Are you evil? Well, have you ever been jealous of someone? Have you ever lied? Have you stolen something? What about your clothes? No polyblend, right? What about sex; missionary only?
So wait, are you evil? Let’s talk about some things that are actually bad now. Have you knowingly caused pain to someone? Have you stolen something that you had no claim to? Have you screamed obscene things at people, like that jackass that cut you off or that teenage girl walking into an abortion clinic that you didn’t know was bringing the doctor lunch?
Let’s assume, for the sake of argument, you’ve done something you aren’t proud of. Why’d you do it? Anger, jealousy, misplaced concern?
We all normally have good intentions, but our actions don’t always reflect those intentions. It’s not that we don’t care about each other; we just don’t understand each other.
In Christian mythology, Genesis chapter eleven contains the story of Babel. It’s one of the stories that took me out of my former faith, and one that is constantly tap danced around by preachers.
(1) And the whole earth was of one language, and of one speech. (2) And it came to pass, as they journeyed from the east, that they found a plain in the land of Shinar; and they dwelt there. (3) And they said to one another, Go to, let us make brick, and burn them thoroughly. And they had brick for stone, and slime they had for mortar (4) And they said, Go to, let us build a city and a tower, whose top may reach into heaven; and let us make a name, lest we be scattered abroad upon the face of the earth (5) And the lord came down to see the city and the tower, which the children of men had built (6) And the lord said, Behold, the people is one and they have all one language, and this they begin to do: and now nothing will be restrained from them, which they have imagined to do. (7) Go to, let us go down, and there confound their language, that they may not understand one another’s speech. (8) So the lord scattered them abroad from thence upon the face of the earth, and they left off to build the city.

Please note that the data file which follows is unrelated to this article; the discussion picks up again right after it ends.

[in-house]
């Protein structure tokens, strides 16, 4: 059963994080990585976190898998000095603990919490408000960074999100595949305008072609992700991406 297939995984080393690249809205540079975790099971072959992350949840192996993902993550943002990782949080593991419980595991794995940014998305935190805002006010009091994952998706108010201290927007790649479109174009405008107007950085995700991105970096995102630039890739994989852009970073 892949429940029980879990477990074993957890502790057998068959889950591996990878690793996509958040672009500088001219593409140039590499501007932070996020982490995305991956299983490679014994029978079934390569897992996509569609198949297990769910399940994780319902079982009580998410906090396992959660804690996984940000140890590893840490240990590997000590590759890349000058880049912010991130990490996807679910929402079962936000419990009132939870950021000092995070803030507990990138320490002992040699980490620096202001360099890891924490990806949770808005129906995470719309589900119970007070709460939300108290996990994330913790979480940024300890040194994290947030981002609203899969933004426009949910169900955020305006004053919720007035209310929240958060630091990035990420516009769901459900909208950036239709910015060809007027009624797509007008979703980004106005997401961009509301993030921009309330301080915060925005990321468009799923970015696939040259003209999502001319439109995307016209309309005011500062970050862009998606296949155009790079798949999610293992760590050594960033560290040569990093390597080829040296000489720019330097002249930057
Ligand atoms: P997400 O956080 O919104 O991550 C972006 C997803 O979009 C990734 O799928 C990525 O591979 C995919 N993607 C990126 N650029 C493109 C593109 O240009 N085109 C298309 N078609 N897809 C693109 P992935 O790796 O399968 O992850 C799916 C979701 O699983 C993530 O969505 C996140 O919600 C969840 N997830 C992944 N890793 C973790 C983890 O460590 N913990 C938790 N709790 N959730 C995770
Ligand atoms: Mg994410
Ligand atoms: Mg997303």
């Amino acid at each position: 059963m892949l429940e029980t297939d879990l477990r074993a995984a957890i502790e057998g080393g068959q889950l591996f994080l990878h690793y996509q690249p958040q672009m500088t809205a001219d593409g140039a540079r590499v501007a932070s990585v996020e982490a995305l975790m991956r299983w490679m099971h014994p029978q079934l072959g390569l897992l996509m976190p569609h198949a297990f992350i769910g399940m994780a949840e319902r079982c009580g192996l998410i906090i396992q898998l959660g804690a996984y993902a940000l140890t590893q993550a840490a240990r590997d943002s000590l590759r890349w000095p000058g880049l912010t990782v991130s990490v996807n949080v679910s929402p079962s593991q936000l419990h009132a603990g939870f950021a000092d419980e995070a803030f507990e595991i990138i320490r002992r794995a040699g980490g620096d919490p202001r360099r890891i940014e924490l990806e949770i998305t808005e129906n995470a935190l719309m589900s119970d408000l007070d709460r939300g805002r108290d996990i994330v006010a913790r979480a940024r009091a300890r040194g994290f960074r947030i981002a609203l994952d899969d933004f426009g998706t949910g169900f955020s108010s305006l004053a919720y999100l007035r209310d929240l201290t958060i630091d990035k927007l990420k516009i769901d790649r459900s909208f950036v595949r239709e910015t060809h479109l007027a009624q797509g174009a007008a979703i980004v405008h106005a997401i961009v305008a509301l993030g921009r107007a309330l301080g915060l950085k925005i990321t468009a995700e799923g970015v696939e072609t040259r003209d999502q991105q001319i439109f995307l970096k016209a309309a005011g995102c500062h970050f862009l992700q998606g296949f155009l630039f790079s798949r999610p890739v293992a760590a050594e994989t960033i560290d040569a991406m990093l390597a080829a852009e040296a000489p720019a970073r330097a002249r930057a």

The story is one that has a clear antagonist, and it isn’t the humans united for a common goal. I recommend watching version one of Matt Dillahunty’s part of the Unholy Trinity tour. It’s engaging and educational and includes this story in simpler, 21st century terms.
Obviously I don’t believe in Babel, but the story has a valid point. We’re stronger together. I went to Jewish temple for services Friday and got to listen to a sermon not just about biblical strong women but also about Malala Yousafzai, the Muslim woman who’s just about to turn 18 and has already won a Nobel prize (I feel like a failure writing this, for the record).
It occurred to me while the rabbi (female and obviously reformed) was speaking that in most parts of the world, a Jewish community leader could not stand in front of their congregation and praise a Muslim woman, even one like Malala.
I’ve been to this same temple several times. Not only have they performed same-sex weddings, they had to leave the state to do it until one of their rabbis joined the United Church of Christ lawsuit to help overturn the NC ban. There are trans members as well. Not all of the congregation is ethnically Jewish, and even though I make no secret about my atheism (I rarely do anymore, fuck it) the people in general aren’t just respectful of my views but actually seem to be willing to discuss it (civility is the rarity here. Plenty of people are willing to talk god).
My point is that we all have our separate communities, and not just languages but dialects as well. That’s no excuse to hate. Every religion ever created has commandments about love, but understanding is just as important. That’s why I always say that my worldview is based on empathy and not love. Love only gets you halfway to humanity.